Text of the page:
United States District Court, D. New Hampshire
N. LAPLANTE, District Judge.
patent infringement action relates to tilt and vibration
sensors. Defendants Tien-Ming Chou, OncQue Corporation, and
defendant and counter-claimant Bravotronics Corporation, have
moved for summary judgment that the patents asserted in this
action by plaintiff and counter-claim defendant SignalQuest,
Inc.,  are invalid and that Bravotronics does
not infringe them. Specifically, the defendants contend that
SignalQuest's patents are invalid because, during a
recentlyconcluded ex parte reexamination, SignalQuest
cancelled a dependent claim related to the shape of the
embodiment of one part of the invention, thus - defendants
contend - disclaiming that particular embodiment and
invaliding the patent to the extent SignalQuest contends the
reissued claims cover that embodiment. And even if the
patents are valid, the defendants argue, defendants do not
infringe because they do not sell any of the accused products
in the United States.
court has jurisdiction pursuant to 28 U.S.C. §§ 1338
(patents) and 1331 (federal question). After hearing oral
argument, the court denies the defendants' motion. As
discussed more fully below, SignalQuest has submitted
evidence sufficient to raise a question of material fact as
to whether the defendants have made offers to sell the
accused infringing devices within the United States. And the
defendants have not demonstrated that they are entitled to
judgment of invalidity as a matter of law.
Applicable legal standard
judgment is appropriate where "the movant shows that
there is no genuine dispute as to any material fact and the
movant is entitled to judgment as a matter of law."
Fed.R.Civ.P. 56(c). The movant bears the burden of showing
the absence of a genuine issue of material fact. See
Celotex Corp. v. Catrett, 477 U.S. 317, 323 (1986).
The opposing party may defeat such a motion by presenting
competent evidence of record demonstrating a genuine issue of
material fact. See Anderson v. Liberty Lobby, Inc.,
477 U.S. 242, 256 (1986). The court views the evidence
presented in the light most favorable to the non-moving party
and draws all reasonable inferences in that party's
favor. Id. at 255. But the court need not
countenance "conclusory allegations, improbable
inferences, and unsupported speculation."
Medina-Munoz v. R.J. Reynolds Tobacco Co., 896 F.2d
5, 8 (1st Cir. 1990).
case, SignalQuest has asserted three related patents against
the defendants. The defendants moved for summary judgment
that they do not infringe SignalQuest's patents and that
said patents are invalid in light of positions taken by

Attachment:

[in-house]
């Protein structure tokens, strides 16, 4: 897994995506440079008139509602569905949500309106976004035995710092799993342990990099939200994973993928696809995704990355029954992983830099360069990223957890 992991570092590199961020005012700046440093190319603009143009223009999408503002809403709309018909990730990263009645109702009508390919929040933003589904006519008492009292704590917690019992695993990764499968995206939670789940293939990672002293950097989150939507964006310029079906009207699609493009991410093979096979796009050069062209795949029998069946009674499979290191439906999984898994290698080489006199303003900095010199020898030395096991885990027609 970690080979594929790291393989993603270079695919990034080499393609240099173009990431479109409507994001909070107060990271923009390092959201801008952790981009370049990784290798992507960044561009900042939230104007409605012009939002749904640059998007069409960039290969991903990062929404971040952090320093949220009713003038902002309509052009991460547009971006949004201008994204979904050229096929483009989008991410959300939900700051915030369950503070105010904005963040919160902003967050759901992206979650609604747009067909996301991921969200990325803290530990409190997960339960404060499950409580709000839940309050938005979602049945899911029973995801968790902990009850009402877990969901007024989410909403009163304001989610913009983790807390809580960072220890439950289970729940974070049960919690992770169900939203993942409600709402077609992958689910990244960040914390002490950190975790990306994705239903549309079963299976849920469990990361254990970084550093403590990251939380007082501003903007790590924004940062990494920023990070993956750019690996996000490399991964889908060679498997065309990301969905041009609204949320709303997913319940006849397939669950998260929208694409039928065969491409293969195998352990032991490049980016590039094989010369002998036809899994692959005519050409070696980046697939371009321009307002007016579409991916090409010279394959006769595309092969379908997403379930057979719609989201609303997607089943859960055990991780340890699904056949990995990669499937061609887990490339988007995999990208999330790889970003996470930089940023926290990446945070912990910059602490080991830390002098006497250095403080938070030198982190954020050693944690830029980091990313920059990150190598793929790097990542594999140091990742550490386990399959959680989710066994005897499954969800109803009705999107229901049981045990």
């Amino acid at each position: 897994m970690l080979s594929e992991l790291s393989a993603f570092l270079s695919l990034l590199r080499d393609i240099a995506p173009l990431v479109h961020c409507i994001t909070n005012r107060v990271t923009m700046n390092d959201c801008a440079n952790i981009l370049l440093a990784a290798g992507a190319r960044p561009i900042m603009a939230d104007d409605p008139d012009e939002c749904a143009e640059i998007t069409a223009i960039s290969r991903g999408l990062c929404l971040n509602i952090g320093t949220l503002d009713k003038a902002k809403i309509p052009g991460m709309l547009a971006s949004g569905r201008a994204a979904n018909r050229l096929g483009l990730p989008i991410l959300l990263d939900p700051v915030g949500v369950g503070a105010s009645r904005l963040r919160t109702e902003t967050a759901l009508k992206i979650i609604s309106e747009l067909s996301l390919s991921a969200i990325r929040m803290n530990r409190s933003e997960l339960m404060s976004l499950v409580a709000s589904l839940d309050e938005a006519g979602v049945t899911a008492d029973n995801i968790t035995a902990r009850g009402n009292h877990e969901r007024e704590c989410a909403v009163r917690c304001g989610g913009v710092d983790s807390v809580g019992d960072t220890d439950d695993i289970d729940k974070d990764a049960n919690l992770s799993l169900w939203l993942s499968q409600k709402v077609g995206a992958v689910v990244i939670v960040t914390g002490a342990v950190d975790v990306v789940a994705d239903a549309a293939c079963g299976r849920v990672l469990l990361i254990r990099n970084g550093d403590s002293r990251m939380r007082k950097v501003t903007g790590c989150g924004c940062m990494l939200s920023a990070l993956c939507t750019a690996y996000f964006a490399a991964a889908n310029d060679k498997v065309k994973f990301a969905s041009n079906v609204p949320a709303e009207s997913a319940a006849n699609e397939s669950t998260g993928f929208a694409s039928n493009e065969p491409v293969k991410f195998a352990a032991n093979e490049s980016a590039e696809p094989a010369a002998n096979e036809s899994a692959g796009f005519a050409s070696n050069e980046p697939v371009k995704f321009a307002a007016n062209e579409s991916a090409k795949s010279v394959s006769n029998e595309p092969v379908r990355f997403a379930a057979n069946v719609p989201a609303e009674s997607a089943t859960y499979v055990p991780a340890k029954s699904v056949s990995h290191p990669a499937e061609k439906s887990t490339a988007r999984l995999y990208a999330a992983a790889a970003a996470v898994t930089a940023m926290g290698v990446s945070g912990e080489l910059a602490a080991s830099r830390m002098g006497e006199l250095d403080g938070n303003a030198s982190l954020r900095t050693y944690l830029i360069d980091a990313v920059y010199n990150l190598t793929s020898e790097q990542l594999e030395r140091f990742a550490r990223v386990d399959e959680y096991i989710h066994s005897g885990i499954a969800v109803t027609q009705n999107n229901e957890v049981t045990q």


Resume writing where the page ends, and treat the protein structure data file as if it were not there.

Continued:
SignalQuest before the United States Patent and Trademark
Office ("USPTO") during reexamination.
patents describe an omnidrectional tilt and vibration sensor.
These sensors can be used to switch an electrical circuit ON
or OFF. Tilt the sensor one way, and a free-moving conductive
element comes in contact with two terminals, completing a
conductive path and turning the circuit ON; tilt it another
way, and the conductive element moves out of contact with one
or both of the terminals, disrupting the conductive path and
turning the circuit OFF.
SignalQuest patents were granted on June 27, 2006, and
February 5, 2008. After SignalQuest amended its complaint in
this action to accuse the defendants of infringing these
patents,  the USPTO instituted an ex parte
reexamination of the same. All three patents survived
reexamination, though not all claims survived. SignalQuest
cancelled some claims, rewrote or amended others, and added
still other claims. The court stayed the instant action while
the USPTO reexamined these patents. After all three patents
reissued in October 2014, the court lifted that stay. The
defendants then moved for summary judgment and the court held
a hearing on defendants' motions on January 26,
Patent Act provides that "whoever without authority...
offers to sell or sells any patented invention, within the
United States... infringes the patent." 35 U.S.C. §
271(a). Defendants seek summary judgment that they have not
infringed SignalQuest's patents because they have not
sold or offered any of the accused products for sale in the
United States after the patents reissued and because
intervening rights extinguish (document no. 1). Two months
later, SignalQuest amended its complaint to assert its own
patents against Chou and OncQue. See First Amended Complaint
(document no. 5). SignalQuest subsequently amended its
complaint three more times. The Fourth Amended Complaint
(document no. 76) is operative here. SignalQuest's claims
to pre-reexamination damages. See Mem. (document no. 86-1) at
10. SignalQuest concedes no sale of the accused products in
the United States, but offers evidence that, it submits,
raises a question of material fact as to whether defendants
offered the accused products for sale both before and after
its patents reissued. The court agrees.
Post-reexamination offers for sale
submits that defendants have offered the accused products for
sale in the United States on at least two occasions after the
patents reissued. As evidence of this, SignalQuest has
offered a quotation for the defendants' VBS-030600
product sent to a North Carolina-based company in late 2014,
see Plaintiff's Ex. 14, and a quotation for the same
product sent to International Assembly, a company based in
Texas, on or around March 25, 2015. Defendants concede that
both quotations were sent, but argue that neither quotation
rises to the level of an "offer to sell" under §
271(a). Even if they did, defendants contend, neither offer
was made "within the United States, " as that
statute requires. Neither ...